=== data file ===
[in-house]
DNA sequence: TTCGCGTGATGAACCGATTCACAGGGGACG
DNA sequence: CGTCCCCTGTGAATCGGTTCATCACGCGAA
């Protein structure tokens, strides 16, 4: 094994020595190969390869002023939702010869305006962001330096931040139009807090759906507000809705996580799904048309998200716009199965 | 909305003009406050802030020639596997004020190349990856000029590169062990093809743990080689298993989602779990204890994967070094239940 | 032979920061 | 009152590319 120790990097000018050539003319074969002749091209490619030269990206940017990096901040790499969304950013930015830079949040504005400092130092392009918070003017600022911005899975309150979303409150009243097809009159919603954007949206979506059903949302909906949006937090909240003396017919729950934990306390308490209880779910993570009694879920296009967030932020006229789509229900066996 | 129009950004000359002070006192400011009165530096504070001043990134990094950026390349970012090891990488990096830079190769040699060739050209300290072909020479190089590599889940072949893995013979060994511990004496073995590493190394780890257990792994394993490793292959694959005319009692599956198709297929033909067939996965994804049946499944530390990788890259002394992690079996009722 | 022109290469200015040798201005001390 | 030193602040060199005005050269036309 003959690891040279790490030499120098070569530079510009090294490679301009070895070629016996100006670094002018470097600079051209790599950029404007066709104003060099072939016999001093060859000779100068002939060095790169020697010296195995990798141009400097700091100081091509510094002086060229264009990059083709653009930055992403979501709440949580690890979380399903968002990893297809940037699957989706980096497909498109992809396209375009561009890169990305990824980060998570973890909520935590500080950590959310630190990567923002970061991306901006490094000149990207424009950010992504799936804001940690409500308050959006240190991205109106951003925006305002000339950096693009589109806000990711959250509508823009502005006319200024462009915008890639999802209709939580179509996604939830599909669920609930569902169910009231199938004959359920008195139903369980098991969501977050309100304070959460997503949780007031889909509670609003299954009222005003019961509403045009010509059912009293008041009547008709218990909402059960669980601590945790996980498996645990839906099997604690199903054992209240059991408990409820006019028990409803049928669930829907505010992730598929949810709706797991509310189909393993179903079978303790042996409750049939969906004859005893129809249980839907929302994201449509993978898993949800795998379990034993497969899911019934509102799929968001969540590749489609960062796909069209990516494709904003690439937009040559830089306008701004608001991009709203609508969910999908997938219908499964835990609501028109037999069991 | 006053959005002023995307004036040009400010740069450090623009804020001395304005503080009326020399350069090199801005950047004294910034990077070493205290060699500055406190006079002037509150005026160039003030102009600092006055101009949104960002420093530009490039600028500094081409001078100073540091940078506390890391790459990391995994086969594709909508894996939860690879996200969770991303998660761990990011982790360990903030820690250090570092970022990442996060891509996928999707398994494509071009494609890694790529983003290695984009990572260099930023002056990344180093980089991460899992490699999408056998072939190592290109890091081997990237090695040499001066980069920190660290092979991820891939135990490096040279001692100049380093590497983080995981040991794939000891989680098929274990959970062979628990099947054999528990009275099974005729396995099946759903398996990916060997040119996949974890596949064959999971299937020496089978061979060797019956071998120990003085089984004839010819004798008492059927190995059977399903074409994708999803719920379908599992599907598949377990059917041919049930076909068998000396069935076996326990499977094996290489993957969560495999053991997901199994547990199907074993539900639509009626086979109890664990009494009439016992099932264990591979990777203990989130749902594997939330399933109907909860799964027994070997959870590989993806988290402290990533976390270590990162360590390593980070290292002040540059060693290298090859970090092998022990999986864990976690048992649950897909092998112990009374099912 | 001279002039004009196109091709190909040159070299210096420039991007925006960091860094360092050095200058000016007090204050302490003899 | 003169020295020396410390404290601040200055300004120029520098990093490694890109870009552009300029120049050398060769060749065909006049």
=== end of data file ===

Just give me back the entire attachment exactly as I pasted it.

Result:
[in-house]
DNA sequence: TTCGCGTGATGAACCGATTCACAGGGGACG
DNA sequence: CGTCCCCTGTGAATCGGTTCATCACGCGAA
């Protein structure tokens, strides 16, 4: 094994020595190969390869002023939702010869305006962001330096931040139009807090759906507000809705996580799904048309998200716009199965 | 909305003009406050802030020639596997004020190349990856000029590169062990093809743990080689298993989602779990204890994967070094239940 | 032979920061 | 009152590319 120790990097000018050539003319074969002749091209490619030269990206940017990096901040790499969304950013930015830079949040504005400092130092392009918070003017600022911005899975309150979303409150009243097809009159919603954007949206979506059903949302909906949006937090909240003396017919729950934990306390308490209880779910993570009694879920296009967030932020006229789509229900066996 | 129009950004000359002070006192400011009165530096504070001043990134990094950026390349970012090891990488990096830079190769040699060739050209300290072909020479190089590599889940072949893995013979060994511990004496073995590493190394780890257990792994394993490793292959694959005319009692599956198709297929033909067939996965994804049946499944530390990788890259002394992690079996009722 | 022109290469200015040798201005001390 | 030193602040060199005005050269036309 003959690891040279790490030499120098070569530079510009090294490679301009070895070629016996100006670094002018470097600079051209790599950029404007066709104003060099072939016999001093060859000779100068002939060095790169020697010296195995990798141009400097700091100081091509510094002086060229264009990059083709653009930055992403979501709440949580690890979380399903968002990893297809940037699957989706980096497909498109992809396209375009561009890169990305990824980060998570973890909520935590500080950590959310630190990567923002970061991306901006490094000149990207424009950010992504799936804001940690409500308050959006240190991205109106951003925006305002000339950096693009589109806000990711959250509508823009502005006319200024462009915008890639999802209709939580179509996604939830599909669920609930569902169910009231199938004959359920008195139903369980098991969501977050309100304070959460997503949780007031889909509670609003299954009222005003019961509403045009010509059912009293008041009547008709218990909402059960669980601590945790996980498996645990839906099997604690199903054992209240059991408990409820006019028990409803049928669930829907505010992730598929949810709706797991509310189909393993179903079978303790042996409750049939969906004859005893129809249980839907929302994201449509993978898993949800795998379990034993497969899911019934509102799929968001969540590749489609960062796909069209990516494709904003690439937009040559830089306008701004608001991009709203609508969910999908997938219908499964835990609501028109037999069991 | 006053959005002023995307004036040009400010740069450090623009804020001395304005503080009326020399350069090199801005950047004294910034990077070493205290060699500055406190006079002037509150005026160039003030102009600092006055101009949104960002420093530009490039600028500094081409001078100073540091940078506390890391790459990391995994086969594709909508894996939860690879996200969770991303998660761990990011982790360990903030820690250090570092970022990442996060891509996928999707398994494509071009494609890694790529983003290695984009990572260099930023002056990344180093980089991460899992490699999408056998072939190592290109890091081997990237090695040499001066980069920190660290092979991820891939135990490096040279001692100049380093590497983080995981040991794939000891989680098929274990959970062979628990099947054999528990009275099974005729396995099946759903398996990916060997040119996949974890596949064959999971299937020496089978061979060797019956071998120990003085089984004839010819004798008492059927190995059977399903074409994708999803719920379908599992599907598949377990059917041919049930076909068998000396069935076996326990499977094996290489993957969560495999053991997901199994547990199907074993539900639509009626086979109890664990009494009439016992099932264990591979990777203990989130749902594997939330399933109907909860799964027994070997959870590989993806988290402290990533976390270590990162360590390593980070290292002040540059060693290298090859970090092998022990999986864990976690048992649950897909092998112990009374099912 | 001279002039004009196109091709190909040159070299210096420039991007925006960091860094360092050095200058000016007090204050302490003899 | 003169020295020396410390404290601040200055300004120029520098990093490694890109870009552009300029120049050398060769060749065909006049």